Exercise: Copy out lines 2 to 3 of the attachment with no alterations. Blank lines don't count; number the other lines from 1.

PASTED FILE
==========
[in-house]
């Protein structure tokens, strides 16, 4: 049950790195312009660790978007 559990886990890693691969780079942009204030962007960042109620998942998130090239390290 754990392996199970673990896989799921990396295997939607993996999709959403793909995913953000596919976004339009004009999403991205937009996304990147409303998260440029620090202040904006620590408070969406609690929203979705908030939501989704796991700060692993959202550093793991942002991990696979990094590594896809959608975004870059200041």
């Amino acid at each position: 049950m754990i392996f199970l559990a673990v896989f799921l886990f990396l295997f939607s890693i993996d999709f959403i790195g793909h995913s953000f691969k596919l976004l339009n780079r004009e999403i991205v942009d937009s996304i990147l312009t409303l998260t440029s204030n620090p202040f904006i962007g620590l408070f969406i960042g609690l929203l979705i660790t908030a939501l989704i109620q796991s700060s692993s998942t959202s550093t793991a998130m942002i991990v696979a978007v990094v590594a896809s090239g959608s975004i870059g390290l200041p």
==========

């Protein structure tokens, strides 16, 4: 049950790195312009660790978007 559990886990890693691969780079942009204030962007960042109620998942998130090239390290 754990392996199970673990896989799921990396295997939607993996999709959403793909995913953000596919976004339009004009999403991205937009996304990147409303998260440029620090202040904006620590408070969406609690929203979705908030939501989704796991700060692993959202550093793991942002991990696979990094590594896809959608975004870059200041």
């Amino acid at each position: 049950m754990i392996f199970l559990a673990v896989f799921l886990f990396l295997f939607s890693i993996d999709f959403i790195g793909h995913s953000f691969k596919l976004l339009n780079r004009e999403i991205v942009d937009s996304i990147l312009t409303l998260t440029s204030n620090p202040f904006i962007g620590l408070f969406i960042g609690l929203l979705i660790t908030a939501l989704i109620q796991s700060s692993s998942t959202s550093t793991a998130m942002i991990v696979a978007v990094v590594a896809s090239g959608s975004i870059g390290l200041p």